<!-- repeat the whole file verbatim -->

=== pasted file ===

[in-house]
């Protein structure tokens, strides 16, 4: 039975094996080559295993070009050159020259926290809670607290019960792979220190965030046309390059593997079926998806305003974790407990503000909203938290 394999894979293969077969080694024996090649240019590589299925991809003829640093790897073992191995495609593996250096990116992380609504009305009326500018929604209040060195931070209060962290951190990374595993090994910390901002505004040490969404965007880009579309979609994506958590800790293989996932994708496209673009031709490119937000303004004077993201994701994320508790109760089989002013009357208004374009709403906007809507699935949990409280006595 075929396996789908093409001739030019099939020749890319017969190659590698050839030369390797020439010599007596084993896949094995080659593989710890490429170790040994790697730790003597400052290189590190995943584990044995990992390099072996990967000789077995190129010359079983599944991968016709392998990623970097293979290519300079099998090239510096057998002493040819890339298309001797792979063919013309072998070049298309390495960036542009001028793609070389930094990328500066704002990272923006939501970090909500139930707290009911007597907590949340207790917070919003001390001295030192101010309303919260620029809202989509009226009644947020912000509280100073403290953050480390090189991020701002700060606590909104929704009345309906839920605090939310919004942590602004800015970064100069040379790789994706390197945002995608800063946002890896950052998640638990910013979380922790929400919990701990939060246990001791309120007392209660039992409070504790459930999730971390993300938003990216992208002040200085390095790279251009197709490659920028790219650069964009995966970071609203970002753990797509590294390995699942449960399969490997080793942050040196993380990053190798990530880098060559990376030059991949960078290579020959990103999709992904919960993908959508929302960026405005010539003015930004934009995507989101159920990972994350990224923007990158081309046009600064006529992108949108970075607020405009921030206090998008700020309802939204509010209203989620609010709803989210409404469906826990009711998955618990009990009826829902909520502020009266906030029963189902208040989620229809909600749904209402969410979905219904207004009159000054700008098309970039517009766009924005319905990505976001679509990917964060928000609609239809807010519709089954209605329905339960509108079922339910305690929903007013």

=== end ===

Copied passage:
[in-house]
């Protein structure tokens, strides 16, 4: 039975094996080559295993070009050159020259926290809670607290019960792979220190965030046309390059593997079926998806305003974790407990503000909203938290 394999894979293969077969080694024996090649240019590589299925991809003829640093790897073992191995495609593996250096990116992380609504009305009326500018929604209040060195931070209060962290951190990374595993090994910390901002505004040490969404965007880009579309979609994506958590800790293989996932994708496209673009031709490119937000303004004077993201994701994320508790109760089989002013009357208004374009709403906007809507699935949990409280006595 075929396996789908093409001739030019099939020749890319017969190659590698050839030369390797020439010599007596084993896949094995080659593989710890490429170790040994790697730790003597400052290189590190995943584990044995990992390099072996990967000789077995190129010359079983599944991968016709392998990623970097293979290519300079099998090239510096057998002493040819890339298309001797792979063919013309072998070049298309390495960036542009001028793609070389930094990328500066704002990272923006939501970090909500139930707290009911007597907590949340207790917070919003001390001295030192101010309303919260620029809202989509009226009644947020912000509280100073403290953050480390090189991020701002700060606590909104929704009345309906839920605090939310919004942590602004800015970064100069040379790789994706390197945002995608800063946002890896950052998640638990910013979380922790929400919990701990939060246990001791309120007392209660039992409070504790459930999730971390993300938003990216992208002040200085390095790279251009197709490659920028790219650069964009995966970071609203970002753990797509590294390995699942449960399969490997080793942050040196993380990053190798990530880098060559990376030059991949960078290579020959990103999709992904919960993908959508929302960026405005010539003015930004934009995507989101159920990972994350990224923007990158081309046009600064006529992108949108970075607020405009921030206090998008700020309802939204509010209203989620609010709803989210409404469906826990009711998955618990009990009826829902909520502020009266906030029963189902208040989620229809909600749904209402969410979905219904207004009159000054700008098309970039517009766009924005319905990505976001679509990917964060928000609609239809807010519709089954209605329905339960509108079922339910305690929903007013």